Final week for objections to oil transfers on Moray Firth

Campaigners at last week's meeting
Campaigners at last week’s meeting

MORAY BEACHES WILL be affected by ballast water from Africa and Russia if plans to allow ship-to-ship oil transfers at the mouth of the Cromarty Firth are given the go-ahead.

That is the view of environmentalist Steve Truluck after attending a meeting last week called to discuss the growing crisis since the Cromarty Firth Port Authority (CFPA) launched their bid to extend oil transfers into the Moray Firth.

Concerns have been growing since the CFPA intention was revealed just before Christmas with complaints from campaigners forcing an extension to the deadline for responses to a consultation over what they said was a poorly advertised bid.

Pressure is also being exerted on the Scottish Government who, apart from a statement in the last few days saying that they “remained vigilant” over the dangers posed by such transfers, have remained tight lipped.

Following the public meeting last week Mr Truluck pointed to ballast tanks being emptied during ship-to-ship operations, saying: “The Moray coast will be affected by the ballast water from Africa and Russia which could contain all sorts, not to mention potential queues of ships and the noise and fumes from the transfer.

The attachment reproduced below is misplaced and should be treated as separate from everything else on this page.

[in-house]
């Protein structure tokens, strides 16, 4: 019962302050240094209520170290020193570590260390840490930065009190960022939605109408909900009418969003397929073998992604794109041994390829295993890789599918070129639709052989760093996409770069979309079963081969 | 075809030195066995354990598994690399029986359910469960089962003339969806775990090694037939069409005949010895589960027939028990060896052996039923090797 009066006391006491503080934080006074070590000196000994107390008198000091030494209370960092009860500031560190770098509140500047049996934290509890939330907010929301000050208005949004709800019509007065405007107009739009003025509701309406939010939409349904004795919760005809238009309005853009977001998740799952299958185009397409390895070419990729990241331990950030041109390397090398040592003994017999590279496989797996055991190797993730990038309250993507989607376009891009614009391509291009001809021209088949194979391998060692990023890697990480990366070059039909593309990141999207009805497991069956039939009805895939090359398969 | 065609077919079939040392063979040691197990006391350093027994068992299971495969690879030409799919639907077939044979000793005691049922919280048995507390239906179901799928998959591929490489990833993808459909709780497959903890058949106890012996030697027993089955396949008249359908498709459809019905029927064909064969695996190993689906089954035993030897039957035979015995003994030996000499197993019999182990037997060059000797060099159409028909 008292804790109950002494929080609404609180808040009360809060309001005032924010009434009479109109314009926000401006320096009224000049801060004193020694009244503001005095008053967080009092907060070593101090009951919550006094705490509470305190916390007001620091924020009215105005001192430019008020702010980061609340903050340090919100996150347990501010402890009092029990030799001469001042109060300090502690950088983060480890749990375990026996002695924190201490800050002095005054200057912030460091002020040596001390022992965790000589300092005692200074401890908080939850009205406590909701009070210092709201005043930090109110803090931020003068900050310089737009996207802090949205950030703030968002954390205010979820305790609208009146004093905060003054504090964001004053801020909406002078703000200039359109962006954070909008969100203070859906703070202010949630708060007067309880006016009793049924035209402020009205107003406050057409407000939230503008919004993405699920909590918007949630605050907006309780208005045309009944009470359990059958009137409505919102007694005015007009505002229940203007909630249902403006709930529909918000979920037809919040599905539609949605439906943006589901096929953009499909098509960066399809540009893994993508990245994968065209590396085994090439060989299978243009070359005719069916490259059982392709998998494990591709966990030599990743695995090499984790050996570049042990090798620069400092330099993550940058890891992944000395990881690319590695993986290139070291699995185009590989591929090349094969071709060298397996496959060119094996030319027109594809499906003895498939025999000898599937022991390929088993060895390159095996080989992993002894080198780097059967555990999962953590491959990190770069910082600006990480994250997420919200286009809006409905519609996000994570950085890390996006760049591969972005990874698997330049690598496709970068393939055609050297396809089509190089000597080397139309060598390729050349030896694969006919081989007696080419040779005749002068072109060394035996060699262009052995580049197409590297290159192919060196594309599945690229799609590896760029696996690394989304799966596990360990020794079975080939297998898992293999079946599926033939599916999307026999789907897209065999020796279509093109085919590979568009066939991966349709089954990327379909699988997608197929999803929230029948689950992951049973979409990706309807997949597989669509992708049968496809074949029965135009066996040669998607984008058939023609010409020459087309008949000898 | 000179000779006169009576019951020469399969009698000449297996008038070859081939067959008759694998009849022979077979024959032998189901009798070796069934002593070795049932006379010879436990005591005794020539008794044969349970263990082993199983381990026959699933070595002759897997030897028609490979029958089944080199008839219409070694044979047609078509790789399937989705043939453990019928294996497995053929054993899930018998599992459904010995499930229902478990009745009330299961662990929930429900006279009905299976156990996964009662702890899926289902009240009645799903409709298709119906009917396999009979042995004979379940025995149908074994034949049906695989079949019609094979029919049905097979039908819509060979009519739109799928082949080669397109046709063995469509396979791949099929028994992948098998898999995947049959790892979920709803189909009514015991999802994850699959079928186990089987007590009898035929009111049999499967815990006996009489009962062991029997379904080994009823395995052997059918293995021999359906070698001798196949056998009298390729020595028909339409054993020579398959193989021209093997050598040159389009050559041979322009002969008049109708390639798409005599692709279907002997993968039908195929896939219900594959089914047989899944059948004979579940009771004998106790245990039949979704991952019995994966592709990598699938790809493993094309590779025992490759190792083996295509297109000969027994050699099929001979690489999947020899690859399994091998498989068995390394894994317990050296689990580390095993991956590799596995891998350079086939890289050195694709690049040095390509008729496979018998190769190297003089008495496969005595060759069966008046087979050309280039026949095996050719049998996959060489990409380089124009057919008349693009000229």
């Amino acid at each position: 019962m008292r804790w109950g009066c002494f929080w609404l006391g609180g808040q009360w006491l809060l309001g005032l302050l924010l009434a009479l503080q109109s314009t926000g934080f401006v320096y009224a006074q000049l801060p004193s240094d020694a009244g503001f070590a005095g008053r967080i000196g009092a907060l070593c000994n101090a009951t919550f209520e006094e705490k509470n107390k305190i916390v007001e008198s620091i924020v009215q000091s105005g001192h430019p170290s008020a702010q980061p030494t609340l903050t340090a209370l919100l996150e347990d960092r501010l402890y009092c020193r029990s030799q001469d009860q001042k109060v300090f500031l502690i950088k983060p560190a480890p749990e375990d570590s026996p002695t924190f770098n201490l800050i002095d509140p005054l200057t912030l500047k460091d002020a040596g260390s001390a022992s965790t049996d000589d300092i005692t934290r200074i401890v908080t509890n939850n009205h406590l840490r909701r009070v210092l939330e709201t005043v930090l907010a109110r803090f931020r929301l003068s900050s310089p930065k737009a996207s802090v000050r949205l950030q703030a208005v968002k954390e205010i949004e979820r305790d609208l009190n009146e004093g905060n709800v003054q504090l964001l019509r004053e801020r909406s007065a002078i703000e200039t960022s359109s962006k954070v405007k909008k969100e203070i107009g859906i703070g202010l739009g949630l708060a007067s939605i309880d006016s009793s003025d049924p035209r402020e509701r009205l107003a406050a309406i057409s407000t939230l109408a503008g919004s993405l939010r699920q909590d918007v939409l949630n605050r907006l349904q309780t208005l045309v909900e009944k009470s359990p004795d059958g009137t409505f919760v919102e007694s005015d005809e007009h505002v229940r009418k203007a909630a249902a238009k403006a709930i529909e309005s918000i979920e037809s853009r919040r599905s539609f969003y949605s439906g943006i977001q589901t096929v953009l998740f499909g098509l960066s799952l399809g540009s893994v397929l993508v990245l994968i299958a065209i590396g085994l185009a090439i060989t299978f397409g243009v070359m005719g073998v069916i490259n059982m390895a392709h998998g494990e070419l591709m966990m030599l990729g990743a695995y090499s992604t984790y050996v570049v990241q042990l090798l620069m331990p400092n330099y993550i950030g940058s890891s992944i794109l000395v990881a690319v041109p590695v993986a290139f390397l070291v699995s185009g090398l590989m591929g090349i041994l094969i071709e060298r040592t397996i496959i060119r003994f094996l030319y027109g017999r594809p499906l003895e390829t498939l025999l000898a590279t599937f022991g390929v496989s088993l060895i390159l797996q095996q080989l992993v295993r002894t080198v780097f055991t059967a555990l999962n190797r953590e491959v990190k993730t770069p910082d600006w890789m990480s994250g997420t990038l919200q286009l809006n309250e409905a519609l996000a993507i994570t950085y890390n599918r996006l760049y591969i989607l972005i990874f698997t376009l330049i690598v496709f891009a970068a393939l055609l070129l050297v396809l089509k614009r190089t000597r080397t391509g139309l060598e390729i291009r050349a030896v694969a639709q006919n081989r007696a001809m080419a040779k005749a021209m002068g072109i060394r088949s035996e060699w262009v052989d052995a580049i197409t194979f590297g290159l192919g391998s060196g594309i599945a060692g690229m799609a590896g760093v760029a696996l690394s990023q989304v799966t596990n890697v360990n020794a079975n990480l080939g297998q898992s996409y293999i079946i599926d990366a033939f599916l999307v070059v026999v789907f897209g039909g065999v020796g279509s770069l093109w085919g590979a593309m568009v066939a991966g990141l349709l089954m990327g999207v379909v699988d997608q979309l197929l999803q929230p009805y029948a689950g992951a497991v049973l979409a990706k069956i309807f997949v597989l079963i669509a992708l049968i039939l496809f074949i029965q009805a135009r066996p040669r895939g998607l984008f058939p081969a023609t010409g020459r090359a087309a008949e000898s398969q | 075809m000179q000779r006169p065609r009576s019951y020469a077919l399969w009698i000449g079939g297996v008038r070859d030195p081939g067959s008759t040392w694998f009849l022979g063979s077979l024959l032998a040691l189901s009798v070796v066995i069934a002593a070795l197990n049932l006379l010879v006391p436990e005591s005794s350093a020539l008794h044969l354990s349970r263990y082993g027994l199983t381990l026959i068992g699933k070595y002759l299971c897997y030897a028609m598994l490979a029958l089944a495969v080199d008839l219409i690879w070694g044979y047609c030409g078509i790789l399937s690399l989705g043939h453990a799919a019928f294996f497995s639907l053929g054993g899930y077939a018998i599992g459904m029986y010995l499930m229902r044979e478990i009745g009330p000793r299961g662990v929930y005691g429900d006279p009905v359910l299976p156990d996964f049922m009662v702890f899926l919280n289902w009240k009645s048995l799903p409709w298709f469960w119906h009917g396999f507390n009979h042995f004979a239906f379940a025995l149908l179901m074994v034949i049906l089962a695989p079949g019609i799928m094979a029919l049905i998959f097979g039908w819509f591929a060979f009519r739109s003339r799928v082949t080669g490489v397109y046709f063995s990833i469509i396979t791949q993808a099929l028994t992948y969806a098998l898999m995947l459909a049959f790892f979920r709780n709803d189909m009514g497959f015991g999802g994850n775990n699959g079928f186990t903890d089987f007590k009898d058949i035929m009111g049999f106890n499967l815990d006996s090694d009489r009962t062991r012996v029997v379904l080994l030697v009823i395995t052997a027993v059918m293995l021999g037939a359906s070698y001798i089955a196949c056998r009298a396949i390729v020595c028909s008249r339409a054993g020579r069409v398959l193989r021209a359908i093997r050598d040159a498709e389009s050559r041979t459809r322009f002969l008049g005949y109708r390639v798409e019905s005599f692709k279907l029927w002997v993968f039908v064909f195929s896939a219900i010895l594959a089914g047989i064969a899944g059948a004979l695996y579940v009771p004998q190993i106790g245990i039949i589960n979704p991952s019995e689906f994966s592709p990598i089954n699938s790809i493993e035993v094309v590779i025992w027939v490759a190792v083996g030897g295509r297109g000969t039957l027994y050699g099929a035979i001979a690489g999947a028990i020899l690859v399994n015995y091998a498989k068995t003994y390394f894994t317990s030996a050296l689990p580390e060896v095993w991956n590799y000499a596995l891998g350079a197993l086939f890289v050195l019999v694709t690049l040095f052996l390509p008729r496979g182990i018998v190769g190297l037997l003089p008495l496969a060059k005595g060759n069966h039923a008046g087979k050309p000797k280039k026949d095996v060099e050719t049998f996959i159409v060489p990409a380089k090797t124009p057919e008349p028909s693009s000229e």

“The potential for an oil spill has been seriously underestimated in the modelling for the application. They have used a figure of 1 Tonne which is the volume of oil contained within the pipe.

“This ignores the fact that the oil is pumped at a rate of 2 Tonnes/second with a 40 second shutdown process at best, giving a minimum spill of 80 Tonnes. Plus, they have not considered collisions, boats dragging anchor etc.

“If a transfer ship gets in difficulty the nearest available tugs are in Orkney – and if a spill were to occur the oil will be left to degrade naturally.

“This is scandalous and the information needs to be spread in order to give people time to object before the deadline on the February 8.”

Beaches at Findhorn, Burghead and Lossiemouth have been highlighted as the likely landing point in Moray for waste from any spills to come ashore.

Anyone wishing to express their objections to the proposals before the February 8 deadline can do so by email to (Intertek), (Maritime and Coastguard Agency) and (Port of Cromarty Firth).

Alternatively views can be expressed in writing to Emma Langley, Intertek, Exchange House, 33 Station Road, Liphook, Hampshire, GU30 7DW and Stan Woznicki, Head of Counter Pollution and Salvage, Maritime and Coastguard Agency, Spring Place, 105 Commercial Road, Southampton, SO15 1EG.